The terror strike in the heart of India is yet another grim reminder of Islamofascism's lethality.
The Mumbai terror bombings have once again put a nation -- long under threat from Muslim radicals -- back on edge. The attacks, which left 18 dead and scores more wounded, are part of a larger campaign of violence that has targeted India for years.
Those responsible, believed to be the Indian Mujahedeen (IM), chose targets such as the Opera House business district and a bazaar, even placing one bomb near a bus stand. To ensure maximum carnage, the attacks were carried out during rush hour. Such are the calculating and cruel methods of terrorists.
Yet, even in the face of evil, the Indian people remain strong. Schools are open for learning while vendors are open for business. Fear, the enemy's weapon, must not take hold. And this, Indians know. They have experienced this kind of savagery before. Some examples:
In 2003: 54 people were slain, 244 injured in a twin car bombing attack. The Zaveri Bazaar, a highly trafficked jewelry market, was, like the recent bombings, among the targets. The bombs went off at lunchtime. Lashkar-e-Tariba, a Pakistan-based Muslim terror group, is widely thought responsible.
In 2005: Multiple blasts struck a market in New Delhi and claimed the lives of 66 people, over 200 were injured. A terror group linked to Lashkar-e-Tariba claimed responsibility.
In 2006: In less than 15 minutes, a series of bombs placed on a commuter train killed more than 200 people; over 700 were wounded. The Indian Mujahedeen, believed to be a "shadow organization" for the Lashkar-e-Tariba, were linked to the attacks.
In 2007: 3 coordinated explosions killed upwards of 40 people at an amusement park and street food stall. The attack fit the modus operandi of the Indian Mujahedeen and the group was later implicated. That same year, another crowded commuter train was struck; 68 people were killed.
In 2008: Muslim radicals widely believed to be connected to the extremist infested ISI, Pakistan's spy agency, carried out a series of shootings and bombings in Mumbai. The rampage lasted more than 2 days. One hundred and sixty-five people were killed, including 6 Americans.
Though these are just a few examples of the terror inflicted by Muslim extremists, they offer a window into their methods as well as their ability to exact a high human toll. The damage caused is intended to have a lasting impact.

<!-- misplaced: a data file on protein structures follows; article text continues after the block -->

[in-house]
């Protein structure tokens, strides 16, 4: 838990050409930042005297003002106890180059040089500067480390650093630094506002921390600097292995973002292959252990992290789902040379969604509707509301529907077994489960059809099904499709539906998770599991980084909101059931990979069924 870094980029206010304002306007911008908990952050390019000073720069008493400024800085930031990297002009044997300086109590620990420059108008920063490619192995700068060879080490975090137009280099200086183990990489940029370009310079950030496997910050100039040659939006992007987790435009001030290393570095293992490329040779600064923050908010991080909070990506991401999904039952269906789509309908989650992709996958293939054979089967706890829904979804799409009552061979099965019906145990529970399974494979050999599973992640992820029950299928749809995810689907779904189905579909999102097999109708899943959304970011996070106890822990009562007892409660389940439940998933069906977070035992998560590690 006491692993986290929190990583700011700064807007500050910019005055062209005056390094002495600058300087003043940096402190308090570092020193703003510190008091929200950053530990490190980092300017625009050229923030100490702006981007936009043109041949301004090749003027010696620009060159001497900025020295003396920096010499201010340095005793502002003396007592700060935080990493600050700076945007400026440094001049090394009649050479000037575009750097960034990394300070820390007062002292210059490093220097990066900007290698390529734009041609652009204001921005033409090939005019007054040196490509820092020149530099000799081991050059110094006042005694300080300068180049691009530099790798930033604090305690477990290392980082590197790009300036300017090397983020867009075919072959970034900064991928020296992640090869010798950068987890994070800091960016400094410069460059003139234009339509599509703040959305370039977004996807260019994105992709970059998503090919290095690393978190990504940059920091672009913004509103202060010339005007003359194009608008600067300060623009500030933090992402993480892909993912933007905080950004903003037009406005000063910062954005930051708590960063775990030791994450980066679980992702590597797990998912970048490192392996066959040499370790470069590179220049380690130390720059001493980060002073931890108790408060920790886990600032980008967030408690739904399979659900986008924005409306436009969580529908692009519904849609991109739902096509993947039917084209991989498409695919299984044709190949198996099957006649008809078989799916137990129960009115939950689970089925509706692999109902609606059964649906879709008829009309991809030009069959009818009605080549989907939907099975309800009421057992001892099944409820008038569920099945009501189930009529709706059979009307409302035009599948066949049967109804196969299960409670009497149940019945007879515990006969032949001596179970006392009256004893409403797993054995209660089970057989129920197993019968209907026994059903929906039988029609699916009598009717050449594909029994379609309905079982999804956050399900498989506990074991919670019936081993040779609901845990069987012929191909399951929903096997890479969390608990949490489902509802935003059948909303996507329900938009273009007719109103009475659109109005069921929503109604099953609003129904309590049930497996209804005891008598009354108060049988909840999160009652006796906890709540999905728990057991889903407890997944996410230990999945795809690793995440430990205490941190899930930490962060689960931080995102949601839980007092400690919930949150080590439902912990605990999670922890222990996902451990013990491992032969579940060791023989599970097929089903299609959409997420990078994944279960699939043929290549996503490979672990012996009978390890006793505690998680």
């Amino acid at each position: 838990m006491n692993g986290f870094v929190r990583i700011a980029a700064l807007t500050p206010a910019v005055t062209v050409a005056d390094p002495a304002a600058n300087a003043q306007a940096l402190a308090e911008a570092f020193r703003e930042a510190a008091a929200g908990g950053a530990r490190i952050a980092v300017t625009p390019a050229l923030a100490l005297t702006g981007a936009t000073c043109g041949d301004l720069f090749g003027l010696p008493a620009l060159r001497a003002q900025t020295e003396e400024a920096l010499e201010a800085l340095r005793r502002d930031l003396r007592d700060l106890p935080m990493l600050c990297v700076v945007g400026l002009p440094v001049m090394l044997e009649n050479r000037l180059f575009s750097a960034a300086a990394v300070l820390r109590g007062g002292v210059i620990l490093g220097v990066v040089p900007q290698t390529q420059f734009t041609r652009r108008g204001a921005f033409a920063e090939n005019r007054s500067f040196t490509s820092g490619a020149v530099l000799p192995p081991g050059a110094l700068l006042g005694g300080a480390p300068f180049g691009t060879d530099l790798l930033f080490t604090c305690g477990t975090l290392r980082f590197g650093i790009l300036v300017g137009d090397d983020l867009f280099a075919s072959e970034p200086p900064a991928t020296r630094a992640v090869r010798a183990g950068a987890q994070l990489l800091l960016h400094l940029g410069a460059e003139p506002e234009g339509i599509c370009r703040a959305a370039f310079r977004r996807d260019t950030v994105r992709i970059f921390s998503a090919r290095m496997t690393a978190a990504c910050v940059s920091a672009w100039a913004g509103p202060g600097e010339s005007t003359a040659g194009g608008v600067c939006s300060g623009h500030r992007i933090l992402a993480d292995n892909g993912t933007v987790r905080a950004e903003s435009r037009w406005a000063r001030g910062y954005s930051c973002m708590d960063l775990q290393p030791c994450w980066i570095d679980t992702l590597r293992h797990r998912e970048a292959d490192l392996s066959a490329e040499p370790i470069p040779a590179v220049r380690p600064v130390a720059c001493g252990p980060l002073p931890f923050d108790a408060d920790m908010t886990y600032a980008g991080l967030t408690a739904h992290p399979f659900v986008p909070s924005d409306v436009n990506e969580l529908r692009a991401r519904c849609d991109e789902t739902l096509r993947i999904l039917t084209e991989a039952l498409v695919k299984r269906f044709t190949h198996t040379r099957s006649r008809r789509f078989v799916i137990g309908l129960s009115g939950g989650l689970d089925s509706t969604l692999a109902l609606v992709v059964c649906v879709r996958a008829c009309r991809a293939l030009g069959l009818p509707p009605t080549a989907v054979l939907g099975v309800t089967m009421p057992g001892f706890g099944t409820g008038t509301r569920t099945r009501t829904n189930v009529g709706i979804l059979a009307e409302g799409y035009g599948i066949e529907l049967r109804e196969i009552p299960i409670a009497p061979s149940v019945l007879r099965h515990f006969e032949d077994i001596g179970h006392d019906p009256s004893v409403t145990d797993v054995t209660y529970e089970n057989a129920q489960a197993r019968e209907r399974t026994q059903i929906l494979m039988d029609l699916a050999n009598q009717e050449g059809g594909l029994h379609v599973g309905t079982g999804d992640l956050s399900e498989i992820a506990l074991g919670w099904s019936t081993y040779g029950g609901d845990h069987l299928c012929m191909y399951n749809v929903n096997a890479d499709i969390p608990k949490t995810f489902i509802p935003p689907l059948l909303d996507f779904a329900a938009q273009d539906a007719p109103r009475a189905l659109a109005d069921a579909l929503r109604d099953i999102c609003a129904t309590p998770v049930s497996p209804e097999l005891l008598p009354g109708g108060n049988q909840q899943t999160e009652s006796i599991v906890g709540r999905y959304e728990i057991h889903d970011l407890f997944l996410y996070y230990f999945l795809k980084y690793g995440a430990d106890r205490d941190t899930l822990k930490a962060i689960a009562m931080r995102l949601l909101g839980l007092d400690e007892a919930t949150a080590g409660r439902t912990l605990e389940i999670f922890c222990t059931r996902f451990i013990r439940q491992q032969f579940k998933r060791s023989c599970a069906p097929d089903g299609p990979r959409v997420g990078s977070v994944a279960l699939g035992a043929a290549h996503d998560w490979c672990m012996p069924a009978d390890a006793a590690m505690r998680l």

Though terrorists will use sophisticated explosives and assorted weaponry, their arsenal also includes crude devices. These devices, often "IEDs," are designed not only to kill, but also to physically and psychologically maim survivors.
In this week's attack, investigators found not only traces of RDX, fuel oil, TNT, and ammonium nitrate, but also ball bearings used for shrapnel. This deadly cauldron of destruction makes clear their desire to inflict pain upon those well away from the blast center.
For Islamofascists, the scars of their victims serve to warn those who would stand against them.
Thankfully, the Indian people are resolute, unwilling to capitulate to the backward demands of Islamists. India's leader, Prime Minister Singh, also understands that this barbarism must be confronted.
On the warped ideological ends of the Indian Mujahedeen and like Muslim radicals, Singh once said: "These terrorist acts are aimed at destroying our social fabric, undermining our communal harmony and demoralizing our people," adding that his nation will "rise to the challenge."
The prime minister's steadfast determination stands in stark contrast against those in the West who actively excuse, even defend, the acts of radical Islam. Make no mistake: such a view is not an act of tolerance, but of weakness -- the kind that has deadly consequences.
As Narendra Modi, chief minister of the Indian state of Gujarat, warns, events of the past week could signal the beginning of a new round of sweeping attacks that are similar in measure to the Mumbai attack of 2008. Minister Modi reminds us othat the coordinated blasts, orchestrated by "nefarious elements," were part of a larger strategy to "prove" that the Indian government "is not capable of containing them" and that "they have the strength to destroy the country."
Though terror groups have not the capacity to do so, frequent attacks that weaken Indian society would have creeping ill effects. Robert Spencer, a bestselling author and Islamic scholar, notes that in the twisted vision of Islamists, "societal upheaval" would make Sharia Law "much easier to impose." Whether in India or elsewhere -- including here at home -- this must be stopped.
One thing is sure: if the malignant ideology of Muslim fanatics is not marginalized and undercut, their campaign of violence will continue.
Brendon S. Peck holds a Master of Arts in history and political science from the College of Saint Rose and has completed graduate work at Columbia University. He is a freelance writer. Reach him at firstname.lastname@example.org.